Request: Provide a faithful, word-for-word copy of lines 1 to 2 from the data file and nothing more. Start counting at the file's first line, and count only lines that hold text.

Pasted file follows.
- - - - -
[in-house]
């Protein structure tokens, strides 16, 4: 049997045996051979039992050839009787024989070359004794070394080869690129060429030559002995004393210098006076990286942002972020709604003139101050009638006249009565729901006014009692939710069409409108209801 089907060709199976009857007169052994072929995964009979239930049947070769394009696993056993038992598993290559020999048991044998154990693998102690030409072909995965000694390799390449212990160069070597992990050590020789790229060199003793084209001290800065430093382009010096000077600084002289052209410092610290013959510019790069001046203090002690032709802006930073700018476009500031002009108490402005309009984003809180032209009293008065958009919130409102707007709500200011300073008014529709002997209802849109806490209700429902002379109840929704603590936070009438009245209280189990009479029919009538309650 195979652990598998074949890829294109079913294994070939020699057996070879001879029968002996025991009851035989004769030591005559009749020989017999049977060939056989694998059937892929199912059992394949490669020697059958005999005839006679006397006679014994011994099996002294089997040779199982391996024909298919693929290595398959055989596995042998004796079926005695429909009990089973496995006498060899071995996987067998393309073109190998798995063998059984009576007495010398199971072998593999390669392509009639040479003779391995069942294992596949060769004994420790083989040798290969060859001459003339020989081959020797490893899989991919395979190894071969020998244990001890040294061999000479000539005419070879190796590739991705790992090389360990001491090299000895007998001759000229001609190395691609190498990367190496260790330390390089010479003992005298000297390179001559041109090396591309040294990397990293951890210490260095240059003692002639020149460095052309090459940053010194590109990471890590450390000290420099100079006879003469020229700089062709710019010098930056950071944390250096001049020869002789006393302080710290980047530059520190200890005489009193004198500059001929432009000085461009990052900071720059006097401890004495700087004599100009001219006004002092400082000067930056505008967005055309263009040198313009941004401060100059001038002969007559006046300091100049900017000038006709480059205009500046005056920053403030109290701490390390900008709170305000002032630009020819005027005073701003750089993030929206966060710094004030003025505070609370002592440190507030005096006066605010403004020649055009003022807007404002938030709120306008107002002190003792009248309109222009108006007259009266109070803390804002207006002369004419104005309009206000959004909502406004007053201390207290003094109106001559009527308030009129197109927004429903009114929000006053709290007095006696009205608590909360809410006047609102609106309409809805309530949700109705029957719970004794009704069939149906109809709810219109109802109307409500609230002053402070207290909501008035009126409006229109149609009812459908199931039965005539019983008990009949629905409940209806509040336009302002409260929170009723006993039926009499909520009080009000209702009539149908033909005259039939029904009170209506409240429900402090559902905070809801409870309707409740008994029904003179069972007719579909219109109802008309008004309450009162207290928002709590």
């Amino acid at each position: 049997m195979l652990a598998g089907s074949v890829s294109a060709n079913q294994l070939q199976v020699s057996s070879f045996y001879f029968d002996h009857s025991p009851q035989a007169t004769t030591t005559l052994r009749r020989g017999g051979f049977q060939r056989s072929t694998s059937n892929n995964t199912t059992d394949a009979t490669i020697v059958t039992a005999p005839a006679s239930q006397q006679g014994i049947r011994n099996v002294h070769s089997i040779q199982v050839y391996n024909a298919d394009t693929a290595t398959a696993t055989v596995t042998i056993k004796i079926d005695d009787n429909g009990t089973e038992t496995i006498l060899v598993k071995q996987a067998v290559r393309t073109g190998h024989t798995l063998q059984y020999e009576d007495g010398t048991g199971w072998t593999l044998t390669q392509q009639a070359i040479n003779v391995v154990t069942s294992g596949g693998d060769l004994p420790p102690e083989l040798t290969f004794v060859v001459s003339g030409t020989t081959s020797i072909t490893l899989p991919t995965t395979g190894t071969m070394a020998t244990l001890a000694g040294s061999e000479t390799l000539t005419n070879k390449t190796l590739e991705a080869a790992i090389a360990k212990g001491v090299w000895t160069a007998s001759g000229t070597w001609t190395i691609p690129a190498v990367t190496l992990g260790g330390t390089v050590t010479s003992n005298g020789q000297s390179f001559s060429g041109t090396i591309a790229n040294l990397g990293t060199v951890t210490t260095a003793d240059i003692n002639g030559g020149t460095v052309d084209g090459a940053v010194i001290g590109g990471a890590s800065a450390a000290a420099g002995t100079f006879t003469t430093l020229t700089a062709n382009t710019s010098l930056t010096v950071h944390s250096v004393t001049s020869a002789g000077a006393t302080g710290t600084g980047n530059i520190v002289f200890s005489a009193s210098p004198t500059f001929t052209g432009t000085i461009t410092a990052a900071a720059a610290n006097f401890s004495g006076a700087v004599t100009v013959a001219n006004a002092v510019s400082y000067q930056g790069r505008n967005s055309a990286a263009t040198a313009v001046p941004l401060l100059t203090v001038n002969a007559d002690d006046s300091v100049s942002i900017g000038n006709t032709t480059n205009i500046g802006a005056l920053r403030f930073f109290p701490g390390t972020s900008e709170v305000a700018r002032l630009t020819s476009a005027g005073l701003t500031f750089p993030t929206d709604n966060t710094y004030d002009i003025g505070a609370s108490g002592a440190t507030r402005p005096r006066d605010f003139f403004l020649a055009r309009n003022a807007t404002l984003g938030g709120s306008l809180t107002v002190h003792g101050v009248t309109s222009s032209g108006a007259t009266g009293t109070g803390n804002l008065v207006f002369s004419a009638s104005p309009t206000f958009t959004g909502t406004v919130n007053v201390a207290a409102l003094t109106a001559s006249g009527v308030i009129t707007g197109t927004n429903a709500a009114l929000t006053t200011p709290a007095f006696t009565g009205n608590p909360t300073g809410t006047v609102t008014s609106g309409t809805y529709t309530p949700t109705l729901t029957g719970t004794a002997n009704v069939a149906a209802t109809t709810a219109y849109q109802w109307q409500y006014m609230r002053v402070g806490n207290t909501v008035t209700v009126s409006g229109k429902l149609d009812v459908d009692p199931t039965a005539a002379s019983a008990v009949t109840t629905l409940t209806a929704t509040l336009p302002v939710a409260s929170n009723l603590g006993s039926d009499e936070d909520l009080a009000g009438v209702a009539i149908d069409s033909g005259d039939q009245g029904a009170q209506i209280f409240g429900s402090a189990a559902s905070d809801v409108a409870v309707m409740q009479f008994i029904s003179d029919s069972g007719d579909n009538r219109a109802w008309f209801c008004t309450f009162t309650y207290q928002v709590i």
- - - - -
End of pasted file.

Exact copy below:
[in-house]
């Protein structure tokens, strides 16, 4: 049997045996051979039992050839009787024989070359004794070394080869690129060429030559002995004393210098006076990286942002972020709604003139101050009638006249009565729901006014009692939710069409409108209801 089907060709199976009857007169052994072929995964009979239930049947070769394009696993056993038992598993290559020999048991044998154990693998102690030409072909995965000694390799390449212990160069070597992990050590020789790229060199003793084209001290800065430093382009010096000077600084002289052209410092610290013959510019790069001046203090002690032709802006930073700018476009500031002009108490402005309009984003809180032209009293008065958009919130409102707007709500200011300073008014529709002997209802849109806490209700429902002379109840929704603590936070009438009245209280189990009479029919009538309650 195979652990598998074949890829294109079913294994070939020699057996070879001879029968002996025991009851035989004769030591005559009749020989017999049977060939056989694998059937892929199912059992394949490669020697059958005999005839006679006397006679014994011994099996002294089997040779199982391996024909298919693929290595398959055989596995042998004796079926005695429909009990089973496995006498060899071995996987067998393309073109190998798995063998059984009576007495010398199971072998593999390669392509009639040479003779391995069942294992596949060769004994420790083989040798290969060859001459003339020989081959020797490893899989991919395979190894071969020998244990001890040294061999000479000539005419070879190796590739991705790992090389360990001491090299000895007998001759000229001609190395691609190498990367190496260790330390390089010479003992005298000297390179001559041109090396591309040294990397990293951890210490260095240059003692002639020149460095052309090459940053010194590109990471890590450390000290420099100079006879003469020229700089062709710019010098930056950071944390250096001049020869002789006393302080710290980047530059520190200890005489009193004198500059001929432009000085461009990052900071720059006097401890004495700087004599100009001219006004002092400082000067930056505008967005055309263009040198313009941004401060100059001038002969007559006046300091100049900017000038006709480059205009500046005056920053403030109290701490390390900008709170305000002032630009020819005027005073701003750089993030929206966060710094004030003025505070609370002592440190507030005096006066605010403004020649055009003022807007404002938030709120306008107002002190003792009248309109222009108006007259009266109070803390804002207006002369004419104005309009206000959004909502406004007053201390207290003094109106001559009527308030009129197109927004429903009114929000006053709290007095006696009205608590909360809410006047609102609106309409809805309530949700109705029957719970004794009704069939149906109809709810219109109802109307409500609230002053402070207290909501008035009126409006229109149609009812459908199931039965005539019983008990009949629905409940209806509040336009302002409260929170009723006993039926009499909520009080009000209702009539149908033909005259039939029904009170209506409240429900402090559902905070809801409870309707409740008994029904003179069972007719579909219109109802008309008004309450009162207290928002709590």